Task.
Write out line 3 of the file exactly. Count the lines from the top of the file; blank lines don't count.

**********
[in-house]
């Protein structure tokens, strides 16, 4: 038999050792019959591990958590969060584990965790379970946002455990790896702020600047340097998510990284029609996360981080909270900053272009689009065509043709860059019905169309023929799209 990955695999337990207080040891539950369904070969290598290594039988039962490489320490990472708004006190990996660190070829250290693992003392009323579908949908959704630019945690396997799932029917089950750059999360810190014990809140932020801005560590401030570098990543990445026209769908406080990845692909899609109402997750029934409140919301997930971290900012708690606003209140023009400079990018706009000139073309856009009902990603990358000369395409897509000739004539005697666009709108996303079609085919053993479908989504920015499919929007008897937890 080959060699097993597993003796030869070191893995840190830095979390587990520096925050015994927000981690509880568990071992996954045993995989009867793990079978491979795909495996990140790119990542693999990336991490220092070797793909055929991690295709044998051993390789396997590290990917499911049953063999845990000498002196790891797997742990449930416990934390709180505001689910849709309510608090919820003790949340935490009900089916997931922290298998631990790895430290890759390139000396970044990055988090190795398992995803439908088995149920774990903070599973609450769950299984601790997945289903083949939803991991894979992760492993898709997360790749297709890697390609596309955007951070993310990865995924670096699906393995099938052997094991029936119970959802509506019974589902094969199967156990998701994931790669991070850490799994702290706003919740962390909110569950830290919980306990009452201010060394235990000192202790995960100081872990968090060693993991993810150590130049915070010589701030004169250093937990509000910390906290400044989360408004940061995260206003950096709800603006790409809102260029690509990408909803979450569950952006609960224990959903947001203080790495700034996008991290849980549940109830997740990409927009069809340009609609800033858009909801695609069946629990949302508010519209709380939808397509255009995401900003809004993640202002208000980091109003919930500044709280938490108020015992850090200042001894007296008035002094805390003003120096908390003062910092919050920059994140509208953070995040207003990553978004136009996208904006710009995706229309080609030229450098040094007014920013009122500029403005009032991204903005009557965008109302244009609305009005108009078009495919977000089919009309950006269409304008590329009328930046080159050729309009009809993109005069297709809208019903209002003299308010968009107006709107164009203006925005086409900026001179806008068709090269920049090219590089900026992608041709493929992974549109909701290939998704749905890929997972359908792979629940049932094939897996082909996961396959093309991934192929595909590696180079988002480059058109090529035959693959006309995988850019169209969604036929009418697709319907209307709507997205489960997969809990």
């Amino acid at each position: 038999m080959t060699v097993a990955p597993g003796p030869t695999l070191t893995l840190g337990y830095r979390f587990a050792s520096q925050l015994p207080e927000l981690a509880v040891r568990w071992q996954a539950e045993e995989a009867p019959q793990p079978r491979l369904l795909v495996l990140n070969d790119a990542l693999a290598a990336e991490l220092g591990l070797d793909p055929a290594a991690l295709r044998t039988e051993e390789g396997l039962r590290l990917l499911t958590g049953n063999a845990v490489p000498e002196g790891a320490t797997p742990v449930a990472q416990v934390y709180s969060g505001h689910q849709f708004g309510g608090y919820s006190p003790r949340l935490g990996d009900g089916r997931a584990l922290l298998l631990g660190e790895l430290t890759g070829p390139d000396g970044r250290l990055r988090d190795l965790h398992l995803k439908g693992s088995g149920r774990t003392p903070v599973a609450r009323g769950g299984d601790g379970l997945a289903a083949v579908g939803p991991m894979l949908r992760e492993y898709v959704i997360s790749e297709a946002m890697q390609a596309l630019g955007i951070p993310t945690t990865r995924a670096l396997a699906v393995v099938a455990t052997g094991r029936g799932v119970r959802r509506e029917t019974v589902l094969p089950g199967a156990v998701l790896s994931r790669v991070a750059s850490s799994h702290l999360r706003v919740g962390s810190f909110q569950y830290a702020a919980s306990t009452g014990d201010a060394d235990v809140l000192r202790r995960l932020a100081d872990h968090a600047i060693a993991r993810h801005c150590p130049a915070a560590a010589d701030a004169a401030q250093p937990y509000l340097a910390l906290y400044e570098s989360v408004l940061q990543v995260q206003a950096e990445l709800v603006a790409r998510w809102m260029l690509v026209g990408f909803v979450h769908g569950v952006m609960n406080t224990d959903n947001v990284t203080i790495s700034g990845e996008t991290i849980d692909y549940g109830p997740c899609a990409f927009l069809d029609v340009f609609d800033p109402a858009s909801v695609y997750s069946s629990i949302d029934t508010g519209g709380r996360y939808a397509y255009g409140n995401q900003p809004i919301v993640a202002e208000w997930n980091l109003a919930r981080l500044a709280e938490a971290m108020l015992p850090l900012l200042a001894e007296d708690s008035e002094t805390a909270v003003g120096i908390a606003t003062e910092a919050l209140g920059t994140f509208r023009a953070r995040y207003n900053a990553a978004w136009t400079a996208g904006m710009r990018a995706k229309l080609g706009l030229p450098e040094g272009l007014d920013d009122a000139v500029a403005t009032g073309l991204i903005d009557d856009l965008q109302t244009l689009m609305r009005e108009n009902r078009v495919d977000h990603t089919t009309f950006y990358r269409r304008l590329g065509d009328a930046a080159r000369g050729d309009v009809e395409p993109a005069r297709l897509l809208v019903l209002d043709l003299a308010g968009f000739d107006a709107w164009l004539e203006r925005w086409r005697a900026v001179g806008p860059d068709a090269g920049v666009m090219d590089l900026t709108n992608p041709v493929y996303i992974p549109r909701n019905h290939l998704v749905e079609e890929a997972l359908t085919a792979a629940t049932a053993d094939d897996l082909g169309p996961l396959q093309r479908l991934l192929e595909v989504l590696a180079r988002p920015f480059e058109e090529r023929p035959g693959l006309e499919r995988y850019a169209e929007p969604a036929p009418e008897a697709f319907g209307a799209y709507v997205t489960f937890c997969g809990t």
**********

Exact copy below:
């Amino acid at each position: 038999m080959t060699v097993a990955p597993g003796p030869t695999l070191t893995l840190g337990y830095r979390f587990a050792s520096q925050l015994p207080e927000l981690a509880v040891r568990w071992q996954a539950e045993e995989a009867p019959q793990p079978r491979l369904l795909v495996l990140n070969d790119a990542l693999a290598a990336e991490l220092g591990l070797d793909p055929a290594a991690l295709r044998t039988e051993e390789g396997l039962r590290l990917l499911t958590g049953n063999a845990v490489p000498e002196g790891a320490t797997p742990v449930a990472q416990v934390y709180s969060g505001h689910q849709f708004g309510g608090y919820s006190p003790r949340l935490g990996d009900g089916r997931a584990l922290l298998l631990g660190e790895l430290t890759g070829p390139d000396g970044r250290l990055r988090d190795l965790h398992l995803k439908g693992s088995g149920r774990t003392p903070v599973a609450r009323g769950g299984d601790g379970l997945a289903a083949v579908g939803p991991m894979l949908r992760e492993y898709v959704i997360s790749e297709a946002m890697q390609a596309l630019g955007i951070p993310t945690t990865r995924a670096l396997a699906v393995v099938a455990t052997g094991r029936g799932v119970r959802r509506e029917t019974v589902l094969p089950g199967a156990v998701l790896s994931r790669v991070a750059s850490s799994h702290l999360r706003v919740g962390s810190f909110q569950y830290a702020a919980s306990t009452g014990d201010a060394d235990v809140l000192r202790r995960l932020a100081d872990h968090a600047i060693a993991r993810h801005c150590p130049a915070a560590a010589d701030a004169a401030q250093p937990y509000l340097a910390l906290y400044e570098s989360v408004l940061q990543v995260q206003a950096e990445l709800v603006a790409r998510w809102m260029l690509v026209g990408f909803v979450h769908g569950v952006m609960n406080t224990d959903n947001v990284t203080i790495s700034g990845e996008t991290i849980d692909y549940g109830p997740c899609a990409f927009l069809d029609v340009f609609d800033p109402a858009s909801v695609y997750s069946s629990i949302d029934t508010g519209g709380r996360y939808a397509y255009g409140n995401q900003p809004i919301v993640a202002e208000w997930n980091l109003a919930r981080l500044a709280e938490a971290m108020l015992p850090l900012l200042a001894e007296d708690s008035e002094t805390a909270v003003g120096i908390a606003t003062e910092a919050l209140g920059t994140f509208r023009a953070r995040y207003n900053a990553a978004w136009t400079a996208g904006m710009r990018a995706k229309l080609g706009l030229p450098e040094g272009l007014d920013d009122a000139v500029a403005t009032g073309l991204i903005d009557d856009l965008q109302t244009l689009m609305r009005e108009n009902r078009v495919d977000h990603t089919t009309f950006y990358r269409r304008l590329g065509d009328a930046a080159r000369g050729d309009v009809e395409p993109a005069r297709l897509l809208v019903l209002d043709l003299a308010g968009f000739d107006a709107w164009l004539e203006r925005w086409r005697a900026v001179g806008p860059d068709a090269g920049v666009m090219d590089l900026t709108n992608p041709v493929y996303i992974p549109r909701n019905h290939l998704v749905e079609e890929a997972l359908t085919a792979a629940t049932a053993d094939d897996l082909g169309p996961l396959q093309r479908l991934l192929e595909v989504l590696a180079r988002p920015f480059e058109e090529r023929p035959g693959l006309e499919r995988y850019a169209e929007p969604a036929p009418e008897a697709f319907g209307a799209y709507v997205t489960f937890c997969g809990t």